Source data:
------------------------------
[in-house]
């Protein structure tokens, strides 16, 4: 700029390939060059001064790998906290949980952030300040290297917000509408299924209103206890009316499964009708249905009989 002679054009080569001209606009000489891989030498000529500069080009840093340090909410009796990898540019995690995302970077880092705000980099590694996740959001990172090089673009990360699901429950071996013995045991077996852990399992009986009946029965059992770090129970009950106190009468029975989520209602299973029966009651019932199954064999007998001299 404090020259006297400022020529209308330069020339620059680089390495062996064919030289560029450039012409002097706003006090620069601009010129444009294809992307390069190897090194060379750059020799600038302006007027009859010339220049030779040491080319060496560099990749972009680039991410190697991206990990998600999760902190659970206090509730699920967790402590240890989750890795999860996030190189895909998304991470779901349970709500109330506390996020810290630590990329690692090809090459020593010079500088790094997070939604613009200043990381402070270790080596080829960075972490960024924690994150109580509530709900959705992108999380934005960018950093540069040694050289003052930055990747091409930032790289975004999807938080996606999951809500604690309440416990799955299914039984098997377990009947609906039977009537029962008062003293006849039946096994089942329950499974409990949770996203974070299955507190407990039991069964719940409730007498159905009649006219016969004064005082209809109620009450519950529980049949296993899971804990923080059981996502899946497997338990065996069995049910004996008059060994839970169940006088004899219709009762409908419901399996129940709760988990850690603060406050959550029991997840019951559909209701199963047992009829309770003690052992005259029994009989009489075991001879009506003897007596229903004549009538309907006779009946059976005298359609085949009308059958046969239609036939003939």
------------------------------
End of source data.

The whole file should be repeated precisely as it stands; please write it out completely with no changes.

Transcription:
[in-house]
């Protein structure tokens, strides 16, 4: 700029390939060059001064790998906290949980952030300040290297917000509408299924209103206890009316499964009708249905009989 002679054009080569001209606009000489891989030498000529500069080009840093340090909410009796990898540019995690995302970077880092705000980099590694996740959001990172090089673009990360699901429950071996013995045991077996852990399992009986009946029965059992770090129970009950106190009468029975989520209602299973029966009651019932199954064999007998001299 404090020259006297400022020529209308330069020339620059680089390495062996064919030289560029450039012409002097706003006090620069601009010129444009294809992307390069190897090194060379750059020799600038302006007027009859010339220049030779040491080319060496560099990749972009680039991410190697991206990990998600999760902190659970206090509730699920967790402590240890989750890795999860996030190189895909998304991470779901349970709500109330506390996020810290630590990329690692090809090459020593010079500088790094997070939604613009200043990381402070270790080596080829960075972490960024924690994150109580509530709900959705992108999380934005960018950093540069040694050289003052930055990747091409930032790289975004999807938080996606999951809500604690309440416990799955299914039984098997377990009947609906039977009537029962008062003293006849039946096994089942329950499974409990949770996203974070299955507190407990039991069964719940409730007498159905009649006219016969004064005082209809109620009450519950529980049949296993899971804990923080059981996502899946497997338990065996069995049910004996008059060994839970169940006088004899219709009762409908419901399996129940709760988990850690603060406050959550029991997840019951559909209701199963047992009829309770003690052992005259029994009989009489075991001879009506003897007596229903004549009538309907006779009946059976005298359609085949009308059958046969239609036939003939």